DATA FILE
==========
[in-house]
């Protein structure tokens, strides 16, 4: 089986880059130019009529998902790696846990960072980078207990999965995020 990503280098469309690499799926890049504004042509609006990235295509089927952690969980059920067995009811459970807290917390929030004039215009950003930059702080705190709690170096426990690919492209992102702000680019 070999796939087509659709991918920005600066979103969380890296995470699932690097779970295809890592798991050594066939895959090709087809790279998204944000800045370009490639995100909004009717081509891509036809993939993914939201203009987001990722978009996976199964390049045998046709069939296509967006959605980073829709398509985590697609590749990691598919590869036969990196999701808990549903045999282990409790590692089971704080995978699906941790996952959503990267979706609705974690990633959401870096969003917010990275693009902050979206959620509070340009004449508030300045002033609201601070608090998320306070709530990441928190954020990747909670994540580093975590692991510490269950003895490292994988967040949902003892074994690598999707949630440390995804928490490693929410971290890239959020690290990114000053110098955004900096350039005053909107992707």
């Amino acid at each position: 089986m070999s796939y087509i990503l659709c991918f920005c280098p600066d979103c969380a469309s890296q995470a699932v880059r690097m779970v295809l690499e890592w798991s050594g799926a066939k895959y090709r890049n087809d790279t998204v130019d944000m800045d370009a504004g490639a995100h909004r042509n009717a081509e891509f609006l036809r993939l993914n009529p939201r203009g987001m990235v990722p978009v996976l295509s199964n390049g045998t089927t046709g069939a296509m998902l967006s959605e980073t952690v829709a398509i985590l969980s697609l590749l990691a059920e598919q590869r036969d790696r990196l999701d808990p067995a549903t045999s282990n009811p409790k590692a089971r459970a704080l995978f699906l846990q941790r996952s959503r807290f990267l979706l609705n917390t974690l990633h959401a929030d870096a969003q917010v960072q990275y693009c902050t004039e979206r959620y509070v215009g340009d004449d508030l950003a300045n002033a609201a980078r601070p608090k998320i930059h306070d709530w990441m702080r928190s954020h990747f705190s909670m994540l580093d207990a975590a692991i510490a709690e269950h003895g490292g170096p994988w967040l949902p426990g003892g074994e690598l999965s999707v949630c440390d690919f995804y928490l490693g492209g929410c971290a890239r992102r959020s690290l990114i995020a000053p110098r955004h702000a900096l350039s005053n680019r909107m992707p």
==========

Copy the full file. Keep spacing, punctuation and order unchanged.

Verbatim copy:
[in-house]
């Protein structure tokens, strides 16, 4: 089986880059130019009529998902790696846990960072980078207990999965995020 990503280098469309690499799926890049504004042509609006990235295509089927952690969980059920067995009811459970807290917390929030004039215009950003930059702080705190709690170096426990690919492209992102702000680019 070999796939087509659709991918920005600066979103969380890296995470699932690097779970295809890592798991050594066939895959090709087809790279998204944000800045370009490639995100909004009717081509891509036809993939993914939201203009987001990722978009996976199964390049045998046709069939296509967006959605980073829709398509985590697609590749990691598919590869036969990196999701808990549903045999282990409790590692089971704080995978699906941790996952959503990267979706609705974690990633959401870096969003917010990275693009902050979206959620509070340009004449508030300045002033609201601070608090998320306070709530990441928190954020990747909670994540580093975590692991510490269950003895490292994988967040949902003892074994690598999707949630440390995804928490490693929410971290890239959020690290990114000053110098955004900096350039005053909107992707």
């Amino acid at each position: 089986m070999s796939y087509i990503l659709c991918f920005c280098p600066d979103c969380a469309s890296q995470a699932v880059r690097m779970v295809l690499e890592w798991s050594g799926a066939k895959y090709r890049n087809d790279t998204v130019d944000m800045d370009a504004g490639a995100h909004r042509n009717a081509e891509f609006l036809r993939l993914n009529p939201r203009g987001m990235v990722p978009v996976l295509s199964n390049g045998t089927t046709g069939a296509m998902l967006s959605e980073t952690v829709a398509i985590l969980s697609l590749l990691a059920e598919q590869r036969d790696r990196l999701d808990p067995a549903t045999s282990n009811p409790k590692a089971r459970a704080l995978f699906l846990q941790r996952s959503r807290f990267l979706l609705n917390t974690l990633h959401a929030d870096a969003q917010v960072q990275y693009c902050t004039e979206r959620y509070v215009g340009d004449d508030l950003a300045n002033a609201a980078r601070p608090k998320i930059h306070d709530w990441m702080r928190s954020h990747f705190s909670m994540l580093d207990a975590a692991i510490a709690e269950h003895g490292g170096p994988w967040l949902p426990g003892g074994e690598l999965s999707v949630c440390d690919f995804y928490l490693g492209g929410c971290a890239r992102r959020s690290l990114i995020a000053p110098r955004h702000a900096l350039s005053n680019r909107m992707p």